Companies unprepared for cyber, financial crime and regulatory threats, WEF hears

Journalists covering the 50th World Economic Forum (WEF) annual meeting in Davos, Switzerland. (Reuters)
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Updated 21 January 2020

Companies unprepared for cyber, financial crime and regulatory threats, WEF hears

  • FTI Consulting found less than half of all executives surveyed are managing cyber-attacks proactively
  • The survey also found that 64 percent of companies experienced a form of financial crime over the past year

LONDON: Global companies remain largely unprepared for events that can impact revenue, valuation and reputation, a survey has found.
The FTI Consulting Resilience Barometer released at the World Economic Forum in Davos interviewed more than 2,200 executives from private and publicly traded companies across all G-20 countries and measured their preparedness against 18 regulatory, operational, cultural, leadership and technological threats.
It found the average resilience score rose from 40 out of 100 in 2019 to 43 out of 100 in 2020.
Five of the countries with the top 10 resilience scores (led by India, with a score of 60) were from emerging markets, while the US, UK, Australia, Germany, France and Japan all saw scores decrease year over year.
“Companies across the G-20 face more complex risks from technology transformation, geopolitical tensions and the polarization of the political landscape,” said Kevin Hewitt, EMEA chairman at FTI Consulting. “The 2020 elections in the United States, the looming UK exit from the EU, cyber-attacks and increasing regulatory actions are just a few examples of challenges we see companies grappling with each day.
“It is not a matter of if a company will face an inflection point or crisis, but when it will happen — meaning the senior executives and businesses that are most prepared are likely to remain the most resilient, competitive and viable.”
Cybersecurity remains a top concern for most organizations and even though cyber-attacks are identified as having the most negative impact on revenue, less than half of all executives surveyed are managing cyber-attacks proactively, and only 10 percent believe they have no cybersecurity gaps at all.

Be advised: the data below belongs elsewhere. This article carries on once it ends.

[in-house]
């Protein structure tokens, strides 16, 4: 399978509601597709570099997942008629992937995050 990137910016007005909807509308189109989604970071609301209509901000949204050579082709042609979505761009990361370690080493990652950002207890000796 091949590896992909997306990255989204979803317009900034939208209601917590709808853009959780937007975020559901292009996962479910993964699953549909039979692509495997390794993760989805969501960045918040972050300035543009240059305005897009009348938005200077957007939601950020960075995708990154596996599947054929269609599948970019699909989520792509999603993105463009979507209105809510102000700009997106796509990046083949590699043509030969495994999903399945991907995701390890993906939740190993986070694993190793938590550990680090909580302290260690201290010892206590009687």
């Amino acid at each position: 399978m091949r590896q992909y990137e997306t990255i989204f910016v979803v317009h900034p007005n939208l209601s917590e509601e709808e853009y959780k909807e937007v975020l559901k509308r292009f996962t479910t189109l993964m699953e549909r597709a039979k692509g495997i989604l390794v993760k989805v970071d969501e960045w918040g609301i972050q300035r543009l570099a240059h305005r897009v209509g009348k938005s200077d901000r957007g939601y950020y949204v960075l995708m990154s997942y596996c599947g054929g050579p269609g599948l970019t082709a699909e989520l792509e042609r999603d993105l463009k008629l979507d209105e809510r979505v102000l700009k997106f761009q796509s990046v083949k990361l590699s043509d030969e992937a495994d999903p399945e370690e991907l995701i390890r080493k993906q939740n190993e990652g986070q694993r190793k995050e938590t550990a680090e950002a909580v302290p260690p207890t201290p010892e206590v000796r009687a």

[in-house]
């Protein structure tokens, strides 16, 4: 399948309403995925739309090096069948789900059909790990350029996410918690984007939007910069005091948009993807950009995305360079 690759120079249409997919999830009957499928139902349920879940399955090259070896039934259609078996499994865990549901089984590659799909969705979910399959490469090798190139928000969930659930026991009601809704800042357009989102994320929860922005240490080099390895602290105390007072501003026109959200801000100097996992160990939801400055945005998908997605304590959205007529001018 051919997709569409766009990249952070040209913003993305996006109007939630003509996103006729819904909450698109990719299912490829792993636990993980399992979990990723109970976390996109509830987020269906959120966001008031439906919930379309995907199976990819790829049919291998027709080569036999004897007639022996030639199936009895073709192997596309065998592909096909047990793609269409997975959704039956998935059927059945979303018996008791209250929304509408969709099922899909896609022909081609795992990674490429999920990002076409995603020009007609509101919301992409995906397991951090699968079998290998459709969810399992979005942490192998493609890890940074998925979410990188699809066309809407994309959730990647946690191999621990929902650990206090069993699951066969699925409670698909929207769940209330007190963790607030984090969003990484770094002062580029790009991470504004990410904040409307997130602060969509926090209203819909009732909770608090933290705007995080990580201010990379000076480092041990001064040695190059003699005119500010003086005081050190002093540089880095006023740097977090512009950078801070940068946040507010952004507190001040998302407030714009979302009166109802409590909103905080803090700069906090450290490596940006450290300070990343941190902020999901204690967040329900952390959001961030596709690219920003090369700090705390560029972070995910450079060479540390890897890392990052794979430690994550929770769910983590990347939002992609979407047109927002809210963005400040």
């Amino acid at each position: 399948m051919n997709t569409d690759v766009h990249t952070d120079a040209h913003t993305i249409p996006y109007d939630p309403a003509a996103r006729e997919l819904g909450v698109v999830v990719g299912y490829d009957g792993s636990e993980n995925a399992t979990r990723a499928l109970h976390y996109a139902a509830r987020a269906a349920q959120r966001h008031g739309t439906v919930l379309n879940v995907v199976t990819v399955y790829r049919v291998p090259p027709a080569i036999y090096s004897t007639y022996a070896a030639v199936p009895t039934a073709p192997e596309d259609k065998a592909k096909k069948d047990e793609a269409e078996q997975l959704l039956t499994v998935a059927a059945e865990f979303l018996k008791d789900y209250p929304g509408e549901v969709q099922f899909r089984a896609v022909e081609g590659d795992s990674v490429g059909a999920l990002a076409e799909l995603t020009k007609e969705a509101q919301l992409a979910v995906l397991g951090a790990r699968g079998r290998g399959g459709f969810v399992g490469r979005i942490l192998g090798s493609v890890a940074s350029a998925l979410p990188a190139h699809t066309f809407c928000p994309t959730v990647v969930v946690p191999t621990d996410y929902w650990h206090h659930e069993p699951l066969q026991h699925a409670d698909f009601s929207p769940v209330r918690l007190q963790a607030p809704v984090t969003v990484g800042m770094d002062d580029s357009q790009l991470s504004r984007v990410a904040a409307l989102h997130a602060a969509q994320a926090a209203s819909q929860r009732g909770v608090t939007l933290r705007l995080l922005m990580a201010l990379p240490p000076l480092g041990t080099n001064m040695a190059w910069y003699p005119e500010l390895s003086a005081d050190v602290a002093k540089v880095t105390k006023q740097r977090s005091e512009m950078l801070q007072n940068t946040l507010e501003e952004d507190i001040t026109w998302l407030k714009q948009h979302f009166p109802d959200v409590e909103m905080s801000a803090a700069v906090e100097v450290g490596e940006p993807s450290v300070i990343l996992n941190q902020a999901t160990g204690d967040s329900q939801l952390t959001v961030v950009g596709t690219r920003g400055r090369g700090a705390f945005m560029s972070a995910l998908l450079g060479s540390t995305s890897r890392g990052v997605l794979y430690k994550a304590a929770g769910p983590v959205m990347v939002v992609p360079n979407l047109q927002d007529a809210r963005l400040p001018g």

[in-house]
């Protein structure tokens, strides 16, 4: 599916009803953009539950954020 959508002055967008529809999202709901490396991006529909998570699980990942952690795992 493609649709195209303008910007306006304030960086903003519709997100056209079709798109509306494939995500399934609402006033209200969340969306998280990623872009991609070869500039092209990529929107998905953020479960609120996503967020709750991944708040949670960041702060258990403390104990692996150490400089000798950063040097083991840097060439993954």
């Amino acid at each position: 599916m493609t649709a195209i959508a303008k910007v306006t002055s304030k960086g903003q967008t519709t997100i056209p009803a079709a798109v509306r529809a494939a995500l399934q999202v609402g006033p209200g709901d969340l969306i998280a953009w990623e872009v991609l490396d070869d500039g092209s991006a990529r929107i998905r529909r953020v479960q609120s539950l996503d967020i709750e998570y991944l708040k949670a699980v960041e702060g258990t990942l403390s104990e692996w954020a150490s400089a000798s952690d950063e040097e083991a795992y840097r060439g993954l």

The survey also found that 64 percent of companies experienced a form of financial crime over the past year, with theft and fraud representing 24 percent of financial crimes identified over the past 12 months.
As a result, executives expect to increase their compliance spending by 22 percent in 2020.


Israel cenbank’s Abir says buying corporate bonds to prevent layoffs

Updated 08 July 2020

Israel cenbank’s Abir says buying corporate bonds to prevent layoffs

JERUSALEM: The Bank of Israel’s decision to start buying corporate bonds should enable companies to issue debt and prevent further layoffs as a result of the coronavirus pandemic, deputy governor Andrew Abir said.
On Monday, the bank held its benchmark interest rate at 0.1 percent but said it would buy 15 billion shekels ($4 billion) of higher-rated corporate bonds in the secondary market.
“It’s not that the corporate bond market was not functioning or because spreads have widened dramatically, but rather the understanding that over the next 6-12 months, there’s going to be a need for issuance in that market,” Abir told Reuters.
The central bank began purchases on March 15 of up to 50 billion shekels of government bonds, which has helped reverse a spike in government and corporate yields.
The index of bonds issued by Israel’s 20 largest firms has gained 1.4 percent following the central bank’s announcement, following three weeks of declines.
Noting that more than 40 percent of corporate credit comes from the bond market, Abir said that fear of being frozen out the market could lead to cash hoarding and cost-cutting, including jobs.
“We want to prevent a situation where a company is having question marks in its ability to fund themselves (and) lays off another 1,000 workers.”
Unemployment is already more than 20 percent and could worsen after some COVID-19 restrictions were reimposed.
Abir said risks to the central bank’s scenario of a record six percent economic contraction in 2020 will be “to the downside” if the infection rate stays high.
Analysts are split over whether the central bank will lower its key rate to zero percent or negative. The Bank of Israel has indicated it is reluctant to do so.
“We still have more measures that we can do. QE can be increased. We haven’t run out of our policy options,” Abir said.